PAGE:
The planned expansion of designer Sarah Bergmann’s Pollinator Pathway project to Capitol Hill is finally under way. Now partnered with the Capitol Hill Housing EcoDistrict initiative, the Pollinator Pathway is getting its own long-term strategy to build a network of native plant garden plots here.
Established in 2008, the first instillation of the Pollinator Pathway along Columbia Street transformed the mile-long segment from Nora’s Wood to Seattle University into thriving, colorful habitats, effectively addressing some of the neighborhood’s sustainability challenges. Bergmann’s design is now set to have a second site connecting the Seattle University campus to Volunteer Park along 11th Avenue. The innovation is Bergmann’s plan to take “save the honeybees” one step further — it’s also now united with an effort to invigorate a Capitol Hill Arts District.
The current mile-long garden network along Columbia Street provides support to native pollinators like butterflies, beetles, and hummingbirds (and of course, bees), while also functioning as an art installation. Since its creation, Bergmann has received the Seattle Art Museum’s Betty Bowen Award and The Stranger’s Genius Award in Art, and is hoping her project will support native pollinators for 20 to 200 years. With 20 gardens established on Columbia Street thus far, the goal is to bring that number to 50 or 60 when the pathway connecting Capitol Hill is completed.
EcoDistrict Project Director Joel Sisolak believes that much like the story along Columbia Street, the pathway will increase the appeal of the neighborhood and improve the pedestrian experience.
“Real estate agents are starting to promote the fact that houses on Columbia Street are on the Pollinator Pathway,” Sisolak said. “Columbia Street is also being considered for Greenway development. If [it does], this could be a really great marriage of ecology with good streets that are safe passages for pollinators, pedestrians, and bikers.”
The Capitol Hill pathway is set to stretch a total of 1.5 miles, and will be a central piece to the new Arts District being planned. The residential, single-family home landscape of Columbia Street largely differs from the densely populated apartment homes and commercial buildings on 11th, but Sisolak believes that the Pathway is still very much suited for Capitol Hill. It may be crucial, as the neighborhood relatively has much less green space and pollinator habitats.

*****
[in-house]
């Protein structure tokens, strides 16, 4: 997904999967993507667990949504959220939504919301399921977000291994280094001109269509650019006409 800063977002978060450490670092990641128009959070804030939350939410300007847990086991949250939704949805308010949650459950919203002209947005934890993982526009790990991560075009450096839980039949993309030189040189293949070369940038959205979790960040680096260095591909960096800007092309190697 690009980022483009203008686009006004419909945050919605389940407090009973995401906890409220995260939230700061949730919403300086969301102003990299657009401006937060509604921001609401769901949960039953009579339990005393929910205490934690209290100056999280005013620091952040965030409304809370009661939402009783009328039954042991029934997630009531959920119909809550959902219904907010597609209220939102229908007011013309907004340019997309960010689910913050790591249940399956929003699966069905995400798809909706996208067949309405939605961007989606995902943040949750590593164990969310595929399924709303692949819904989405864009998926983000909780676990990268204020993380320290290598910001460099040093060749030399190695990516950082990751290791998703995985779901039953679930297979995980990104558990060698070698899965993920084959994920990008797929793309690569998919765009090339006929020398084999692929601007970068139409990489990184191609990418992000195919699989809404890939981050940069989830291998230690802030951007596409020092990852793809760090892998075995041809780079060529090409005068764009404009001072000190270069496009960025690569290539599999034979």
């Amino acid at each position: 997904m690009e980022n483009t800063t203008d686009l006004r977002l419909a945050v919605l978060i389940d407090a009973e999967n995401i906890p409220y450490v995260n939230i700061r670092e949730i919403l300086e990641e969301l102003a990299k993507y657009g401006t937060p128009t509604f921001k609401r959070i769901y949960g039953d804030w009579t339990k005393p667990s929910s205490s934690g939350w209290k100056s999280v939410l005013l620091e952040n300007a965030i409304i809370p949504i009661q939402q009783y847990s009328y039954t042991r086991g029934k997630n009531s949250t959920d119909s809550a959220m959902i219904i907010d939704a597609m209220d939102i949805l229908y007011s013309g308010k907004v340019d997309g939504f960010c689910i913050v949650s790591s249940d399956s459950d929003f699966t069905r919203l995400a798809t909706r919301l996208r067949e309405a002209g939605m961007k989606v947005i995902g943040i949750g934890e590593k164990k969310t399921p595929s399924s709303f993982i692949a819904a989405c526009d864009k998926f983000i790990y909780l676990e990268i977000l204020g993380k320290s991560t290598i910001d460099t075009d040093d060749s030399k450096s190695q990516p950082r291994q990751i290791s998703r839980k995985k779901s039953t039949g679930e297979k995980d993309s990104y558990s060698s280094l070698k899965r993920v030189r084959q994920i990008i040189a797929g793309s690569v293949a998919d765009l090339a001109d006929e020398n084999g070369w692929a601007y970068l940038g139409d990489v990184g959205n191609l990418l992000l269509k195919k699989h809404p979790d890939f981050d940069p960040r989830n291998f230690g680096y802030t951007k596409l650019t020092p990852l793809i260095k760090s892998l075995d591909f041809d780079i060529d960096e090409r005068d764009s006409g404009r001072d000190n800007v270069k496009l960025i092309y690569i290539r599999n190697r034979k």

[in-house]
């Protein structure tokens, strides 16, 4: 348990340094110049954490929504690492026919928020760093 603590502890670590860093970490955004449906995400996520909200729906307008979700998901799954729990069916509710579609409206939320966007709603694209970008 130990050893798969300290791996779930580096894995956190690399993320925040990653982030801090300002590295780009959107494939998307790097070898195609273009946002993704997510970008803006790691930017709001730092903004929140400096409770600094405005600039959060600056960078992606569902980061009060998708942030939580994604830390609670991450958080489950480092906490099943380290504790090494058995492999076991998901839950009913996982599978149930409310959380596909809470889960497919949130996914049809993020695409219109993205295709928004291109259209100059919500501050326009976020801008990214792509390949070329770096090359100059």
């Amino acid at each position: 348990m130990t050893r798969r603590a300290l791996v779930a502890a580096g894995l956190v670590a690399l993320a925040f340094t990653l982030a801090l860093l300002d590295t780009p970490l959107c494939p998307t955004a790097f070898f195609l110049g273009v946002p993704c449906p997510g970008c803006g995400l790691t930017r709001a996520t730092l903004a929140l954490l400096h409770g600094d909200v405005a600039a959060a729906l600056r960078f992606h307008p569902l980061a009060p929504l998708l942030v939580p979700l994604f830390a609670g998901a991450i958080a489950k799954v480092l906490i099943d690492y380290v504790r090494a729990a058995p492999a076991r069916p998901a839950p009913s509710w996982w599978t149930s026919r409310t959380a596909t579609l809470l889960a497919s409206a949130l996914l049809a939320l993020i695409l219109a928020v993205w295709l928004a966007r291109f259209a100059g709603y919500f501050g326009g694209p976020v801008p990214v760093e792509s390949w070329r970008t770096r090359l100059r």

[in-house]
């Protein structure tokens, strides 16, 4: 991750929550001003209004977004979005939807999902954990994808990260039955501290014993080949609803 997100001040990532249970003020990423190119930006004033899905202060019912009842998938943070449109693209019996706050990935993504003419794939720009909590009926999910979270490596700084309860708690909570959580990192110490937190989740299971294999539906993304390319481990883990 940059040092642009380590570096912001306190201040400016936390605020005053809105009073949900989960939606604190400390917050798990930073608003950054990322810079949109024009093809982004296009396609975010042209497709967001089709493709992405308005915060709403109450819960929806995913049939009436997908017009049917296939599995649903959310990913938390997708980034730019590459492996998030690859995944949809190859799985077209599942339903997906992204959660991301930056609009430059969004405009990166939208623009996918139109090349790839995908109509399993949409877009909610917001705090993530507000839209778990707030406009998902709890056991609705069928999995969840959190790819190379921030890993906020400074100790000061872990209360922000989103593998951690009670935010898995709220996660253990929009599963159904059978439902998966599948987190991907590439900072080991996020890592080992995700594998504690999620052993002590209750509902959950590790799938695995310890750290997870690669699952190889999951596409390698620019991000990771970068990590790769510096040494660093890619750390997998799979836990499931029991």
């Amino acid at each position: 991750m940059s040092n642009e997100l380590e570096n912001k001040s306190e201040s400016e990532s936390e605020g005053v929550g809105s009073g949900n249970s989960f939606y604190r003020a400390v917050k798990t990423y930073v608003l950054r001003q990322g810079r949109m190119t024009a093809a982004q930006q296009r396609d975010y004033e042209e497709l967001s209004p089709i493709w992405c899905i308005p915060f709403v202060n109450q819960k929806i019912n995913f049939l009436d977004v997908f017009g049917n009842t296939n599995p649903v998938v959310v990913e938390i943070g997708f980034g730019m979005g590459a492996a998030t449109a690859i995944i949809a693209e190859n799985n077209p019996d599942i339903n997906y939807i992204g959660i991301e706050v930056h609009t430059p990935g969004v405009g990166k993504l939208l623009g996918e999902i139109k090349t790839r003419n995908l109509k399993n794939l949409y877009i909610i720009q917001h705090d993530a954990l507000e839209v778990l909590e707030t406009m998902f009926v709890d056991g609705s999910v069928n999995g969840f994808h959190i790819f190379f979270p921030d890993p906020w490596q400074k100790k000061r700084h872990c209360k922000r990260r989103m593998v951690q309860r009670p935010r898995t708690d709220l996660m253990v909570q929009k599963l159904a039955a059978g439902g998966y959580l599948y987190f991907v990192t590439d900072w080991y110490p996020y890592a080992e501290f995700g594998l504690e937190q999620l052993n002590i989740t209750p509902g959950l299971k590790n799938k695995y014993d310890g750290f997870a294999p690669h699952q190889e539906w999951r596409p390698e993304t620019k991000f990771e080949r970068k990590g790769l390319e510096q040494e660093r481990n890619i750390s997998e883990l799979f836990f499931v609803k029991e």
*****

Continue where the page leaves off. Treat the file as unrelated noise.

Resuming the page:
“The second pathway we’re talking about would cut through the Pike/Pine part of the Hill, where the Arts District is being considered,” Sisolak said. “It would be a very physical and visible way to connect the arts and ecology, a tangible way to bring those two efforts together.”
A large part of EcoDistrict’s commitment to Bergmann’s vision is to finish the pathway, as well as develop a long range stewardship plan and collaborative partnerships. According to Sisolak, homeowners on the Columbia Street pathway have been playing an active role in maintaining the gardens, and he hopes that the Seattle Department of Transportation (SDOT) will join in that maintenance effort and help develop a long-term plan, as well as connect the project to the Urban Forestry section of SDOT.
“People move, things happen, and we don’t want to see that pathway or the new one get established and then neglected,” Sisolak said. “This is infrastructure, not just nice little gardens. Infrastructure needs to taken care of for the long term.”
Development of the north-south pollinator pathway is in its early stages, and its funding is largely dependent on grant funding and donations. Sisolak hopes to begin hearing from funding sources by the end of the summer.
“We are just beginning to talk with stakeholders about the north-south route,” Sisolak said. “We hope they’ll embrace the concept like the folks on Columbia Street have.”
Development, planning, and the search for funding is scheduled to span for the remainder of 2014.
“We are pretty hopeful,” Sisolak said. “This is really Sarah Bergmann’s brainchild, and we are really excited to partner with her and expand her vision to this new route.”